Short and technical story of Master Coin. How it was?


On January 6, 2012, J. R. Willett published version 0.1 of a whitepaper that he entitled “The Second Bitcoin Whitepaper.” In the whitepaper, he proposed that the existing Bitcoin network could be used as a layer on top of which applications could be built. (A common analogy used to describe Mastercoin’s relation to Bitcoin is that of HTTP to TCP/IP: HTTP is the application layer to the more fundamental transport and internet layer of TCP/IP.) Such applications would include the issuance of new currencies that do not require their own blockchain and the creation of smart contracts. On July 31, 2013, version 0.2 of the Mastercoin whitepaper was released as the Mastercoin Specification and included a call for the funding of the Master Protocol project. On September 9, 2013, version 0.3 of the Mastercoin specification was released to include the feature of smart property. On November 11, 2013, version 0.3.5 of the Mastercoin specification was released and introduced spending limits for savings wallets, contracts for difference bets and the use of “Provably Prune-able Outputs” as a method to store data on the Bitcoin blockchain.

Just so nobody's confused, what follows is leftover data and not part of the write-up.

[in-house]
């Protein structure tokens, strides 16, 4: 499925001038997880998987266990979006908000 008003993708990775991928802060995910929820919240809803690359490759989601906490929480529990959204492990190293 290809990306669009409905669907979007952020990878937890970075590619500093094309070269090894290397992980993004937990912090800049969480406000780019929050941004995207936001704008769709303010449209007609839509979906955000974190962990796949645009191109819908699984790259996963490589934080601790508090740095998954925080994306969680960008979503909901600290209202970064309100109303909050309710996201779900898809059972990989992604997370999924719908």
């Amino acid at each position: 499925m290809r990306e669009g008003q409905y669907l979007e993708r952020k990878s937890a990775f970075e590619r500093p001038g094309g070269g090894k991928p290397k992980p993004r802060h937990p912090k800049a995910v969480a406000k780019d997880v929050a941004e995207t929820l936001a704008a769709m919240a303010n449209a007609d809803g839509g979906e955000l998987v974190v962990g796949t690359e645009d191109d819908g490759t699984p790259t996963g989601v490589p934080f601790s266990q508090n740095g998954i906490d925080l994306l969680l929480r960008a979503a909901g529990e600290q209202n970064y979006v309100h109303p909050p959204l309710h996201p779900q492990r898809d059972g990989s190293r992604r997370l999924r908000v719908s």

In order to fund the initial development of the Master Protocol, a Bitcoin “Exodus Address” was created. Anyone who sent bitcoins to this address between August 1 and August 31, 2013, was able to receive 100 Mastercoins (MSC) per Bitcoin sent. Also, additional MSC were sent to the sender of the bitcoins depending on the week during which the bitcoins were sent—the earlier one sent bitcoins the more additional MSC that person received. With this process 563,162.4 MSC were generated by August 31, 2013. In addition, 56,316.2 development MSC were generated in order to fund the continuous development of the protocol. The number of development MSC corresponds to 10% of the 563,162.4 MSC that were generated during the funding phase. Of the 56,316.2 development MSC, 50% would be spent between September 1, 2013 and August 31, 2014, 25% would be spent between September 1, 2014 and August 31, 2015 etc. The schedule for the release and the spending of the development MSC for the first seven years of the project is given below:

Period Available development MSC
September 1, 2013 – August 31, 2014 28,158.12
September 1, 2014 – August 31, 2015 14,079.06
September 1, 2015 – August 31, 2016 7,039.53
September 1, 2016 – August 31, 2017 3,519.76
September 1, 2017 – August 31, 2018 1,759.88
September 1, 2018 – August 31, 2019 879.94
September 1, 2019 – August 31, 2020 439.97

There are therefore 619,478.6 MSC and no more MSC will ever be created. The total number of MSC in existence equals the sum of the originally distributed MSC and the development MSC.

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